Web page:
- The Spanish president said under-35s could be paid $290 to move out of their family home.
- Under Pedro Sanchez's plan, low earners could receive the payment for two years.
- The country suffers from high rental costs and unemployment levels, which makes renting difficult.
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Young people in Spain could be paid $290 to move out of their parents' home, under proposals put forward by President Pedro Sanchez.
Speaking at the Spain Urban Forum on Tuesday, Sanchez, who is the leader of the Spanish coalition-government, revealed plans to combat high rents and make it easier for low-earning young Spaniards to find a house of their own.
The plans could see people aged between 18 and 35 with an annual income of less than 23,725 euros ($26,900) - roughly €1,977 ($2,285) a month - be paid 250 euros ($290) a month to put towards their rent, per a post on the Spanish presidential website.
The "youth bonus" would be distributed by Spain's autonomous regional authorities, according to the BBC. These authorities would decide exactly how it is paid, and would last for up to two years, the BBC reported.
"We are talking about a fair economic recovery and this means facilitating access to housing, especially for those who are most vulnerable to precariousness, such as our young people," Sanchez said at the forum, according to the post.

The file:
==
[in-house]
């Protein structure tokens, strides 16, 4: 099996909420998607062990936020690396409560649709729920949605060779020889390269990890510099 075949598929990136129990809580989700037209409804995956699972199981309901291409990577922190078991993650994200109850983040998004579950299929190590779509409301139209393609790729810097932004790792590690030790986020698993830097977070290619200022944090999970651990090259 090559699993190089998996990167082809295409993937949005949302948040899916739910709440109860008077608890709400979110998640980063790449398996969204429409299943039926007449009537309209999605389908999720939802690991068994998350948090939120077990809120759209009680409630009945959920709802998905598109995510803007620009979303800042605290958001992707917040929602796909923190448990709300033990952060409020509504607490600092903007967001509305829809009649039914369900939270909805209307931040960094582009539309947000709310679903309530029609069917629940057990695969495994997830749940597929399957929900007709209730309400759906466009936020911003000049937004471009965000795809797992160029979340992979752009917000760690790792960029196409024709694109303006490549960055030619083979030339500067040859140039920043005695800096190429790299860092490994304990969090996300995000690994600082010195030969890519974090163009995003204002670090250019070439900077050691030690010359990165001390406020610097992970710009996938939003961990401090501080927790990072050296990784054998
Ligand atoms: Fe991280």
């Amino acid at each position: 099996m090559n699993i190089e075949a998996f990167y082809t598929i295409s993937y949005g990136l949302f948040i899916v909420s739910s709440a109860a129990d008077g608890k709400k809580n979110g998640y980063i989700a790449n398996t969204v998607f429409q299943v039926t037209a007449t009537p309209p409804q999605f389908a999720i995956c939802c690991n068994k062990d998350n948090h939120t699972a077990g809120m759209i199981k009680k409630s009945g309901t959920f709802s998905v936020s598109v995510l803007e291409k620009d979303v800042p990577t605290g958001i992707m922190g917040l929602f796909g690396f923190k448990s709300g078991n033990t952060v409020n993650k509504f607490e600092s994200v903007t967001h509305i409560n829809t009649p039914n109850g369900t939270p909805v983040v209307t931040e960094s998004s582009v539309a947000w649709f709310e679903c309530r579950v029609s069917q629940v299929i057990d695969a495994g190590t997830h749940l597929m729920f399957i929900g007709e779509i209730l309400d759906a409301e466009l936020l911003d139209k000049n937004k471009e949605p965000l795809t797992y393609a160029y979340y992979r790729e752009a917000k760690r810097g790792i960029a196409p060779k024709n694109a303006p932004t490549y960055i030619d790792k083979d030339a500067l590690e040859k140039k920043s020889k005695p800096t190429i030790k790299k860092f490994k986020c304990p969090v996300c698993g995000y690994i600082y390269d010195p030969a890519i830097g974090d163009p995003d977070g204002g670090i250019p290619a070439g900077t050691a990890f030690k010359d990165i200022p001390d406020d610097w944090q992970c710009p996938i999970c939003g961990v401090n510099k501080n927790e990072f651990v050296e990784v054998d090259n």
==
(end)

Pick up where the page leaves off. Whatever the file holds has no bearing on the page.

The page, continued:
At 33%, Spain has one of the highest levels of unemployment for under-25s in Europe. High levels of property ownership can price renters out of the market, particularly in big cities such as Barcelona and the capital Madrid.
The proposal comes alongside separate plans for a wider 2 billion euro rent-control bill, agreed in a cabinet meeting the same day.
It could see rent caps for landlords who own more than 10 properties, as well as setting aside more social housing for renters, rather than selling it cheaply. It also proposes tax deductions for landlords who cut their rents.
Ministers for the coalition government - which is made up of Sanchez's Socialist Party and the left-wing Podemos party - said they would publish more details in the next few days, according to Reuters. Any bill would then need to get through parliament.
Ministers have also suggested that the country could establish a permanent basic income in order to help people get back on their feet after the coronavirus pandemic.
In May 2020, the country introduced a means-tested 'minimum vital income.' Low-earning families or single habitants between the age of 23 and 65 can apply for a monthly benefit of between 462 euros ($534) and 1,100 euros ($1,271).